Artists Space

in/stasis

May 20 – 29

An exhibition curated by the 2021–22 Curatorial Fellows of the Whitney Independent Study Program.

Opening Reception: Saturday, May 21, 6pm

The exhibition is curated by Daría Sól Andrews, Sally Eaves Hughes, Klaudia Ofwona Draber, the 2021–2022 Helena Rubinstein Curatorial Fellows of the Independent Study Program and features works by Natalie Ball, Meriem Bennani & Orian Barki, Carolina Caycedo, LaToya Ruby Frazier, Emily Jacir, Tomashi Jackson, Nadia Myre, Otobong Nkanga, Cameron Rowland, Farideh Sakhaeifar, Sheida Soleimani, and Betty Yu

A color photograph of a performance piece showing a nude person lying face-down and completely covered in green paint. They are laying on a large set of green, patterned, and painted paper with a soccer ball and glass of white liquid near their body.
Sheida Soleimani, Dukhan Field, Qatar, 2018. Courtesy the artist and Denny Dimin Gallery [A color photograph of a performance piece showing a nude person lying face-down and completely covered in green paint. They are laying on a large set of green, patterned, and painted paper with a soccer ball and glass of white liquid near their body.]

in/stasis brings together thirteen artists whose works attend to the attritional loss of community, land, and resources in the world around and beneath them. The exhibition approaches the experience of displacement in stasis, marking the ways displacement functions not only geographically, but also at cultural, temporal, and infrastructural levels. The exhibition takes up Rob Nixon’s proposal of “a more radical notion of displacement, one that, instead of referring solely to the movement of people from their places of belonging, refers rather to the loss…that leaves communities stranded in a place stripped of the very characteristics that made it habitable.” Such displacements often occur slowly and over such long periods of time that they are rendered invisible and readily ignored. Through attention to these calamities, in/stasis seeks to represent and resist their devastating effects.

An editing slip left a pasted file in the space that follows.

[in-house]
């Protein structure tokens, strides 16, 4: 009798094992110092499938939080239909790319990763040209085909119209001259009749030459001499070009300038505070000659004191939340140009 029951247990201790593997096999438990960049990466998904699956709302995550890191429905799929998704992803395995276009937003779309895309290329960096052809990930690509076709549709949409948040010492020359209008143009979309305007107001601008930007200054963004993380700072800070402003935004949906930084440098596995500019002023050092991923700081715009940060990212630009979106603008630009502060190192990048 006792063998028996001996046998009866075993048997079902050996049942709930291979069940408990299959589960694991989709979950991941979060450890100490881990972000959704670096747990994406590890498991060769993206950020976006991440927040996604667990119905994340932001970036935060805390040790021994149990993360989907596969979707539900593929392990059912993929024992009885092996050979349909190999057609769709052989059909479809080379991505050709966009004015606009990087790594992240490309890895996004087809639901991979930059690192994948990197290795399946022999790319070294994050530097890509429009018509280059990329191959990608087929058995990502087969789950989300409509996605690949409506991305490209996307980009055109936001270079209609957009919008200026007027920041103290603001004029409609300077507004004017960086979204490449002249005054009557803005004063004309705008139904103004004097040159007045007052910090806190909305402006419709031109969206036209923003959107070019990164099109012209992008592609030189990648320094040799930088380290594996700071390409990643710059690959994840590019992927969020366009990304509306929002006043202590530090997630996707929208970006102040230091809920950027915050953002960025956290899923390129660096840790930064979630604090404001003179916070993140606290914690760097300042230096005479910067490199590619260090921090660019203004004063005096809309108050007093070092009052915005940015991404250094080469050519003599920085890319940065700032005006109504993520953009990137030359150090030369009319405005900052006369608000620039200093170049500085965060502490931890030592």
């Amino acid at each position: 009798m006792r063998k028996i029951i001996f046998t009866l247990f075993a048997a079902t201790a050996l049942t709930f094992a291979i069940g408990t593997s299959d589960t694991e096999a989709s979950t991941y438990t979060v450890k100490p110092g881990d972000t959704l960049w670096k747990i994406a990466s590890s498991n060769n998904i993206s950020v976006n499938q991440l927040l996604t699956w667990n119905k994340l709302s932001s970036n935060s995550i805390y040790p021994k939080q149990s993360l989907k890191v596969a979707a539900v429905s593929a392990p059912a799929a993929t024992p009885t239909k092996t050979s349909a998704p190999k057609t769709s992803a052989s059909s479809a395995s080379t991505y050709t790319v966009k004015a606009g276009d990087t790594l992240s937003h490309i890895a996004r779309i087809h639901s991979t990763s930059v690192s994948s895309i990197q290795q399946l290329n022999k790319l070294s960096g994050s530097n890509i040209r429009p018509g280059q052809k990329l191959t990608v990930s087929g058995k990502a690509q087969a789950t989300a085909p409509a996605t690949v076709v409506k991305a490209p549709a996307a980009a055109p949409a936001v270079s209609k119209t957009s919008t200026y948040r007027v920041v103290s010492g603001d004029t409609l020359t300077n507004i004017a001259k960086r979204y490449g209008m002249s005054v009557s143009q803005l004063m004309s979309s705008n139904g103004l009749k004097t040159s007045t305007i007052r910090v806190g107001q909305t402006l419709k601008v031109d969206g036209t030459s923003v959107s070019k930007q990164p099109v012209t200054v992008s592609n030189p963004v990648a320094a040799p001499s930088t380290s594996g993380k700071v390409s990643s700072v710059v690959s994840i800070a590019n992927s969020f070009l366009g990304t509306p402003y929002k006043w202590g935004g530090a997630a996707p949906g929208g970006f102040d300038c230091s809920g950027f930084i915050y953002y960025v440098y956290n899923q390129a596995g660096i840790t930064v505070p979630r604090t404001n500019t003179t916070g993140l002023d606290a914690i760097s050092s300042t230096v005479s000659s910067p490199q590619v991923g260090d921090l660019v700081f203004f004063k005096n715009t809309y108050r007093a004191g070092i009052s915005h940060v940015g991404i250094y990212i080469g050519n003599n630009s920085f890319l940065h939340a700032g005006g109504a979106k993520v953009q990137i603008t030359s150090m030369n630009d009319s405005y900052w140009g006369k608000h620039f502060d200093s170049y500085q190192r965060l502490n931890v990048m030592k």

The exhibition presents work by Natalie Ball, Meriem Bennani & Orian Barki, Carolina Caycedo, LaToya Ruby Frazier, Emily Jacir, Tomashi Jackson, Nadia Myre, Otobong Nkanga, Cameron Rowland, Farideh Sakhaeifar, Sheida Soleimani, and Betty Yu. The projects in the exhibition engage a range of subjects and geographies including: the changing boundaries and status of property in Sunset Park, New York; the Canadian Indian Act of 1876; river communities and the damming industry in Colombia; and the extraction of natural resources in West Africa. Each of the artists in the exhibition approach displacement as a critical political question, exploring the personal and institutional registers that structure, implement, and benefit from displacement. In addition to calling out perpetrators, the artists call attention to rebellions against slow violence, led by those who fight against the social and cultural amnesia induced by displacement in stasis through sustained activism and protest.

Curated by Daría Sól Andrews, Sally Eaves Hughes, and Klaudia Ofwona Draber, the 2021–22 Helena Rubinstein Curatorial Fellows of the Whitney Independent Study Program.